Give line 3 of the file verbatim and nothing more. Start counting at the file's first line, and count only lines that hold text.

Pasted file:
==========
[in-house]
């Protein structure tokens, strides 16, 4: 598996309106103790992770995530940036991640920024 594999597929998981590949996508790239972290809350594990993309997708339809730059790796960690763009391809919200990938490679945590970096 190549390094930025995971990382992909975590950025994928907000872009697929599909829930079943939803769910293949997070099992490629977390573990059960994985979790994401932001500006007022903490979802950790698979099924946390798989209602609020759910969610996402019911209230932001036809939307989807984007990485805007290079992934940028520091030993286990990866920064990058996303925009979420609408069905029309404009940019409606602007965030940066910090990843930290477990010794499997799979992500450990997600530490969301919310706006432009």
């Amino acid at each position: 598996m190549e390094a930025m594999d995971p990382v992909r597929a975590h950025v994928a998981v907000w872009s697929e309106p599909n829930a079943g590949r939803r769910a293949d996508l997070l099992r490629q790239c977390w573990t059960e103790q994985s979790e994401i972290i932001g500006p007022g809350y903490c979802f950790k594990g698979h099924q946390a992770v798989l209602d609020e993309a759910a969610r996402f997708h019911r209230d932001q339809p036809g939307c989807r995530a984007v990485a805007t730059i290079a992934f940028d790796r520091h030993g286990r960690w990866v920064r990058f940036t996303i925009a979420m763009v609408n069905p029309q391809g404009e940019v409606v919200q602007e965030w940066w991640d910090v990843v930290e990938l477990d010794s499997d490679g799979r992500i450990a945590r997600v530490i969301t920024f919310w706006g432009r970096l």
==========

């Amino acid at each position: 598996m190549e390094a930025m594999d995971p990382v992909r597929a975590h950025v994928a998981v907000w872009s697929e309106p599909n829930a079943g590949r939803r769910a293949d996508l997070l099992r490629q790239c977390w573990t059960e103790q994985s979790e994401i972290i932001g500006p007022g809350y903490c979802f950790k594990g698979h099924q946390a992770v798989l209602d609020e993309a759910a969610r996402f997708h019911r209230d932001q339809p036809g939307c989807r995530a984007v990485a805007t730059i290079a992934f940028d790796r520091h030993g286990r960690w990866v920064r990058f940036t996303i925009a979420m763009v609408n069905p029309q391809g404009e940019v409606v919200q602007e965030w940066w991640d910090v990843v930290e990938l477990d010794s499997d490679g799979r992500i450990a945590r997600v530490i969301t920024f919310w706006g432009r970096l």